Royal Mail staff and members of the CWU union have their say on the strikes. Image: CWU/Twitter
Over 100,000 postal workers are engaged in an industrial dispute with Royal Mail over pay and working conditions – the first of its kind in almost a decade.
The industrial dispute has been running for seven months, with multiple offers tabled and later withdrawn. The dispute has turned particularly aggressive with both sides accusing the other of manipulating the facts.
Posties say that undelivered mail is already starting to build up. “I’ve told my sisters: ‘Don’t bother sending Christmas cards this year, they won’t get through’,” John Warren, who has worked as a postman for 42 years in east London, told The Big Issue.
Millions of parcels and letters are stacking up as a “Christmas meltdown” hits delivery offices across the UK, the CWU has claimed. Small businesses too, are taking a hit with leading business figures from eBay, the British Chamber of Commerce and the Federation of Small Businesses calling the strike a “body blow” to independent sellers who rely on the service to make their income.
Here’s what you need to know about the upcoming strikes, why it’s happening, and the most recent negotiations
Royal Mail staff, represented by the Communication Workers Union (CWU), are set to strike on at least 10 dates in the run up to Christmas, targeting dates that are usually the most busy for online shopping deliveries. This year, Black Friday fell on November 25, with businesses offering deals and cut prices to tempt shoppers ahead of Christmas.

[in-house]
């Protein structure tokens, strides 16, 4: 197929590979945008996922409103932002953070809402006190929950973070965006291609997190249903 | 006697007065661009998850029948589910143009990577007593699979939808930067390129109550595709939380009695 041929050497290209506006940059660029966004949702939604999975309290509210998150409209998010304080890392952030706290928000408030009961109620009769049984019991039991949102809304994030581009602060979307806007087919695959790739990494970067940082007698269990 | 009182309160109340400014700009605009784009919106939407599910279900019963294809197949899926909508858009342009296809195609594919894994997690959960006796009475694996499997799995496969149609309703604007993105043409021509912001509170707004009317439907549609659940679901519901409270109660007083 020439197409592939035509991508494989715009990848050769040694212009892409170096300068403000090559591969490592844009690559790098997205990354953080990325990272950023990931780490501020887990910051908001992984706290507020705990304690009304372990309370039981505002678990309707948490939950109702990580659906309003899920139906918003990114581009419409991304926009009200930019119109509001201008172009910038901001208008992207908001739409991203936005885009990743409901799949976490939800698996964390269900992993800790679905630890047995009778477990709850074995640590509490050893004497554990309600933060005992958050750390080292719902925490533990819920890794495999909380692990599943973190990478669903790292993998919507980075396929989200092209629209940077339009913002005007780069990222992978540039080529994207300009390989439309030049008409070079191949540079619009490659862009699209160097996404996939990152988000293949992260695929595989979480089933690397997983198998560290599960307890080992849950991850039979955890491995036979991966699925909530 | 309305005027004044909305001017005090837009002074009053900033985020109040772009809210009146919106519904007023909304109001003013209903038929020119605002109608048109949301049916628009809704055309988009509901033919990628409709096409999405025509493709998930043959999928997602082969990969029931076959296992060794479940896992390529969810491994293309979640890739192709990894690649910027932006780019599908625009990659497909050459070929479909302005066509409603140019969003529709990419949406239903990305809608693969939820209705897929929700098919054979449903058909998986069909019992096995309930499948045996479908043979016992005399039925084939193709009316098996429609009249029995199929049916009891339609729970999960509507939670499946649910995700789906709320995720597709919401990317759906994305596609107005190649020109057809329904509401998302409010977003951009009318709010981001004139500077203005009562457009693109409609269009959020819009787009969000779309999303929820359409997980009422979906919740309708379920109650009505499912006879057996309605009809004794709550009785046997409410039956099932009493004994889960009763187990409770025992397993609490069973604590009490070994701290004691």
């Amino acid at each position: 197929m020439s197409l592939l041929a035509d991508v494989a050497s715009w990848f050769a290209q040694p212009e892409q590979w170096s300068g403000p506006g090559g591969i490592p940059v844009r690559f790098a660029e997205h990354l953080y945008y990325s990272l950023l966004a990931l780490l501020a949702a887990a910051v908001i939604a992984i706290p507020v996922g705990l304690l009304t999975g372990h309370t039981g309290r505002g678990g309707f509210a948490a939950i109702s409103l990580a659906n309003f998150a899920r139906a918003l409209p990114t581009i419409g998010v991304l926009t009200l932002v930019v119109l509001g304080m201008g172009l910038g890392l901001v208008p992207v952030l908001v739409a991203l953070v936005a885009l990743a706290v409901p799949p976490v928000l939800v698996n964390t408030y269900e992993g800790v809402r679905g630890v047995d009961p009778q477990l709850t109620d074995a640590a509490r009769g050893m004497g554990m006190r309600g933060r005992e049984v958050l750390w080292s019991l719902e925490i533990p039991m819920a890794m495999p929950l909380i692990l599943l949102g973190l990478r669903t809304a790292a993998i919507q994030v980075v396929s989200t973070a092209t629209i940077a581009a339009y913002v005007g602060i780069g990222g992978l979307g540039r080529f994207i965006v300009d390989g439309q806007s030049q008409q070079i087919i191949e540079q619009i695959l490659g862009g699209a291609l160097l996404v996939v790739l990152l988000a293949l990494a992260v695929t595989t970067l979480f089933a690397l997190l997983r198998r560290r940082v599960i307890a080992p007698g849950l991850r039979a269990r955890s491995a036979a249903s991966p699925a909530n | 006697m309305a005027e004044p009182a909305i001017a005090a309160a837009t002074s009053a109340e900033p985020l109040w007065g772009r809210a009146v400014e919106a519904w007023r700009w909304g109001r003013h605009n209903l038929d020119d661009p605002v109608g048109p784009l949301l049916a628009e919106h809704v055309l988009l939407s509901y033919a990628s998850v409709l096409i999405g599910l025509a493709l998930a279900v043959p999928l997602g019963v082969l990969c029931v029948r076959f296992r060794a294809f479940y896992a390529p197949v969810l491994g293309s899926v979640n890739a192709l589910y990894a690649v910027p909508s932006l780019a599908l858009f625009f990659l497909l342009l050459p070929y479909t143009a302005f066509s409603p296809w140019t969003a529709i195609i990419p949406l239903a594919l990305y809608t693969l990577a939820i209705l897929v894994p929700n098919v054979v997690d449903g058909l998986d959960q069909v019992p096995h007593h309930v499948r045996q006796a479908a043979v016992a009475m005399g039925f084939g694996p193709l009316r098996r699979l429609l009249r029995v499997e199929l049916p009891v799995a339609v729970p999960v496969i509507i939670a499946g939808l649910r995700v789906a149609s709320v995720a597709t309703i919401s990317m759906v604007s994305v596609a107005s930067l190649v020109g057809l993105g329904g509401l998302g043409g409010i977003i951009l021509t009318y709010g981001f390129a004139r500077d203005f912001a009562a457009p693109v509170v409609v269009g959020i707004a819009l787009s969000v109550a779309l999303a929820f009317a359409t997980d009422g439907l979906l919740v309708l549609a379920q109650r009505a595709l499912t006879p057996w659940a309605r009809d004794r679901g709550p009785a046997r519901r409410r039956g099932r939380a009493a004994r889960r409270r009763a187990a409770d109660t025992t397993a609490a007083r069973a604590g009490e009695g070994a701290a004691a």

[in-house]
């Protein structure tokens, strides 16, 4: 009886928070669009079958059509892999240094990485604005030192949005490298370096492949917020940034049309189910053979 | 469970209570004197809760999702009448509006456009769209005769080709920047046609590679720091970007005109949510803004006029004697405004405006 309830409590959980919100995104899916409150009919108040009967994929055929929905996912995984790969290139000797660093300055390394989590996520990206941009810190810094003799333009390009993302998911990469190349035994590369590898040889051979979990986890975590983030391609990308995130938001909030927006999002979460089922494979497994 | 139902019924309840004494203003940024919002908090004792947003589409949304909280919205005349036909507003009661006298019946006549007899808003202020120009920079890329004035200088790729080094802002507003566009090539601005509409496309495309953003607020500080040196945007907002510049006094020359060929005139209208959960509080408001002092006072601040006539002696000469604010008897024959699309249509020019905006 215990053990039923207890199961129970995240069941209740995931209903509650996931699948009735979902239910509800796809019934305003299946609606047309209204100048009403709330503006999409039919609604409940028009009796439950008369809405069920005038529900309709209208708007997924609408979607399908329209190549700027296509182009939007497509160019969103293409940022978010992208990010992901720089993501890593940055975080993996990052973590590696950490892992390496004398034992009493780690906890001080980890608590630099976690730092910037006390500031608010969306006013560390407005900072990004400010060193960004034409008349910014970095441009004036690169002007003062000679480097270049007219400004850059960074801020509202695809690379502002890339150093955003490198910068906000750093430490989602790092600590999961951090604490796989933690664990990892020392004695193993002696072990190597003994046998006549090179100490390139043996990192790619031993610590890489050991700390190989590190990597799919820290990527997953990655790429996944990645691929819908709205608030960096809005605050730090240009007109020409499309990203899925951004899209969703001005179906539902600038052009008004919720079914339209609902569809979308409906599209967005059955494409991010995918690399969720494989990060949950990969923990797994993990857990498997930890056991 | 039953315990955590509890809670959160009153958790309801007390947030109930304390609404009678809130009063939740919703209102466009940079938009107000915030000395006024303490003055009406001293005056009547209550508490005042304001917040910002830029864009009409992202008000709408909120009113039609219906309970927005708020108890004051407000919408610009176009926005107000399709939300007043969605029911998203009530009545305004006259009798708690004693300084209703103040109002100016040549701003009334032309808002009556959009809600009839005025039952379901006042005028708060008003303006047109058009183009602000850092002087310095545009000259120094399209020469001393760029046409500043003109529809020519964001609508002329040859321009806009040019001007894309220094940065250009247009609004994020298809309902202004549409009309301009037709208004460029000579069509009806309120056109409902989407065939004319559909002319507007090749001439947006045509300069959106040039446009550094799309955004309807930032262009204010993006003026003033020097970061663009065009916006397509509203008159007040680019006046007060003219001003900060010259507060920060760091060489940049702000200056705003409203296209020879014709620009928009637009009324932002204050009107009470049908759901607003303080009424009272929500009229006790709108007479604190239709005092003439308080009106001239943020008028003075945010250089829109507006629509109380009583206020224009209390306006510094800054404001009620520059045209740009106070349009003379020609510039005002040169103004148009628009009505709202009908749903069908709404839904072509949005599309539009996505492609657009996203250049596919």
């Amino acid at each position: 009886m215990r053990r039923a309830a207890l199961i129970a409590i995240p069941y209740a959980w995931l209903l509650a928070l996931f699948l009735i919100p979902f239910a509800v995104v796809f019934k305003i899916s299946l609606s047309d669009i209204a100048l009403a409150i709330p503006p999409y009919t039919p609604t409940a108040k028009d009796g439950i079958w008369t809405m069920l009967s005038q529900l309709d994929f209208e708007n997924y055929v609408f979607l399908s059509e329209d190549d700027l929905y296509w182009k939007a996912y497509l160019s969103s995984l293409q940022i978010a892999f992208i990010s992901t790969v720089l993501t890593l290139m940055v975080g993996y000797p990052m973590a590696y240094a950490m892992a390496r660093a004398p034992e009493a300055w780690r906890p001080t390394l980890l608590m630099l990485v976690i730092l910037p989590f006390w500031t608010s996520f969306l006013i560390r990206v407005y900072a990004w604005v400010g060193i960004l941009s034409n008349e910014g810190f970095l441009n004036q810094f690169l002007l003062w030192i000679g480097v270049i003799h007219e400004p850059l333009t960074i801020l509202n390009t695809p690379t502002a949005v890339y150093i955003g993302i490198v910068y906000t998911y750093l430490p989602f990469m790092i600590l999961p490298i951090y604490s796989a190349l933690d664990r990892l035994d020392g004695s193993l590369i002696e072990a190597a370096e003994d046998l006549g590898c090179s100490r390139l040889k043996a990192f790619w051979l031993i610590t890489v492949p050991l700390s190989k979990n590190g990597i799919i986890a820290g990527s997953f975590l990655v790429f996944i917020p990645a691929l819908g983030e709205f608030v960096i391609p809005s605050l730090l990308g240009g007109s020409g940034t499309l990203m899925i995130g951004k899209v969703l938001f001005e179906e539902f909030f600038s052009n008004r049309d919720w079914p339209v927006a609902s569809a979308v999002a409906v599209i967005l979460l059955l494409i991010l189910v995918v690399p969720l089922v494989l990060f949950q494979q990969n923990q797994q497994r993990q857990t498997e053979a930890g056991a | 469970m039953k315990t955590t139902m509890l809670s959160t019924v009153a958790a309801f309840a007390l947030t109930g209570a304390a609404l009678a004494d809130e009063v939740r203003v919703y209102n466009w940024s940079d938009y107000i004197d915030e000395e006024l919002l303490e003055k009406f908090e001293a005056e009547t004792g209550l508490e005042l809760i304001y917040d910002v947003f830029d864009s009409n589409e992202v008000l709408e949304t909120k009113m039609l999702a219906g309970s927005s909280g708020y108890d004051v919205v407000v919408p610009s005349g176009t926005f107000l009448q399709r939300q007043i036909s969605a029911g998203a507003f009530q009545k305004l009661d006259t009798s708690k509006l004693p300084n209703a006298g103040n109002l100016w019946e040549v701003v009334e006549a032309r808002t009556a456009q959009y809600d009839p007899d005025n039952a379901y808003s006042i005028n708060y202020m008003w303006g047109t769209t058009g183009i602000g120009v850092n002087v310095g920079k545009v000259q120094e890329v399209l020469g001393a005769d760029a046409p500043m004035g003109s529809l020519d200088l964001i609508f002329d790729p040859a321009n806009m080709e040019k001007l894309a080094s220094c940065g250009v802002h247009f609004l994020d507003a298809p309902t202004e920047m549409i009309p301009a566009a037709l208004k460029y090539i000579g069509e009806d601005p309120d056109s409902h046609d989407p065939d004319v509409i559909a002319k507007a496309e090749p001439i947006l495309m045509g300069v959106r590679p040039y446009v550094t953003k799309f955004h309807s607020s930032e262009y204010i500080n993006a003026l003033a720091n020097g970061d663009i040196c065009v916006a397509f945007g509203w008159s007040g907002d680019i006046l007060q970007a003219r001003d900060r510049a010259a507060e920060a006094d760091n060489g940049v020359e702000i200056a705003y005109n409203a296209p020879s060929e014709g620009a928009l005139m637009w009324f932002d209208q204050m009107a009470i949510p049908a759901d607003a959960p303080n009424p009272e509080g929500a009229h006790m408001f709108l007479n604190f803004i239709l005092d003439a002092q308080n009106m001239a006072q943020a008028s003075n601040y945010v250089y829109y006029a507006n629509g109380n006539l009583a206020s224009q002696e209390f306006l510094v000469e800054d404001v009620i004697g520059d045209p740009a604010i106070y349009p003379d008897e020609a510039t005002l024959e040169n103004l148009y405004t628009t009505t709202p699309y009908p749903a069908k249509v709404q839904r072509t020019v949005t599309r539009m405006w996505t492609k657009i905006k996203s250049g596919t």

Just two days later was Cyber Monday, on November 28, a further day of online deals aimed to entice those who missed out, or refrained, in the previous sale. The CWU planned its strike days around these key dates to cause the most disruption possible, and highlight how central posties are to the digital shopping economy.
Here is the full list of upcoming postal strike dates:
The company has offered a pay rise of up to 9 per cent over 18 months, and the promise of no compulsory redundancies for the next four months (until the end of March 2023), and a bigger voluntary redundancy package.
Royal Mail offered a 9 per cent pay rise over 18 months, and promised no compulsory redundancies for the next four months (until the end of March 2023), and a bigger voluntary redundancy package.
“Royal Mail has urged the CWU to accept the offer and call off planned strike action. Further deterioration in the company’s financial position caused by industrial action will rapidly make the pay offer unaffordable and it may need to be withdrawn,” said a spokesperson at the time.
Rejecting the offer, a CWU spokesperson said that it meant thousands of compulsory redundancies would be inevitable, and that the pay increase actually amounts to “a wholly inadequate, non-backdated 3.5 per cent.”
The union also says that the deal tabled by Royal Mail demanded the CWU “be removed from the workplace” and would no longer be able to support its members in an employment tribunal. It would also entail cuts to sick pay, the removal of additional pay for employees working on sundays, and introduce “technology that will monitor postal workers every minute of the day”.